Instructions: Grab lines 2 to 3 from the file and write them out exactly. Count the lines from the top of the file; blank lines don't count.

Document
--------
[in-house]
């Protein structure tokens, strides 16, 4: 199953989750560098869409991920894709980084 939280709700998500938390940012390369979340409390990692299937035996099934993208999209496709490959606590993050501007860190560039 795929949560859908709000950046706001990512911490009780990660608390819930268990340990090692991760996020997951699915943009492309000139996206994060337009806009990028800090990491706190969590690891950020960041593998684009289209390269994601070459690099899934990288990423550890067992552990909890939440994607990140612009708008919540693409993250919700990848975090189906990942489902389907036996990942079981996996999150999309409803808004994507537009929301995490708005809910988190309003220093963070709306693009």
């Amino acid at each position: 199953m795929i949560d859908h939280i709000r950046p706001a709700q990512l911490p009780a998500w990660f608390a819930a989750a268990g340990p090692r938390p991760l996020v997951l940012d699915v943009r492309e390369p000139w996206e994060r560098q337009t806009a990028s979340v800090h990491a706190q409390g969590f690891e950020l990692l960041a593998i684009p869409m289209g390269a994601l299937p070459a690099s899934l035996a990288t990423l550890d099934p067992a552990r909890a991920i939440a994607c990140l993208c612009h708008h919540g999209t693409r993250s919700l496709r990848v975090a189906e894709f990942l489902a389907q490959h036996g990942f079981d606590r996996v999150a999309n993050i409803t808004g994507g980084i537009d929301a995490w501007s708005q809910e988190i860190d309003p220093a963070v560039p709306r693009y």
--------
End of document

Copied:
């Protein structure tokens, strides 16, 4: 199953989750560098869409991920894709980084 939280709700998500938390940012390369979340409390990692299937035996099934993208999209496709490959606590993050501007860190560039 795929949560859908709000950046706001990512911490009780990660608390819930268990340990090692991760996020997951699915943009492309000139996206994060337009806009990028800090990491706190969590690891950020960041593998684009289209390269994601070459690099899934990288990423550890067992552990909890939440994607990140612009708008919540693409993250919700990848975090189906990942489902389907036996990942079981996996999150999309409803808004994507537009929301995490708005809910988190309003220093963070709306693009």
């Amino acid at each position: 199953m795929i949560d859908h939280i709000r950046p706001a709700q990512l911490p009780a998500w990660f608390a819930a989750a268990g340990p090692r938390p991760l996020v997951l940012d699915v943009r492309e390369p000139w996206e994060r560098q337009t806009a990028s979340v800090h990491a706190q409390g969590f690891e950020l990692l960041a593998i684009p869409m289209g390269a994601l299937p070459a690099s899934l035996a990288t990423l550890d099934p067992a552990r909890a991920i939440a994607c990140l993208c612009h708008h919540g999209t693409r993250s919700l496709r990848v975090a189906e894709f990942l489902a389907q490959h036996g990942f079981d606590r996996v999150a999309n993050i409803t808004g994507g980084i537009d929301a995490w501007s708005q809910e988190i860190d309003p220093a963070v560039p709306r693009y």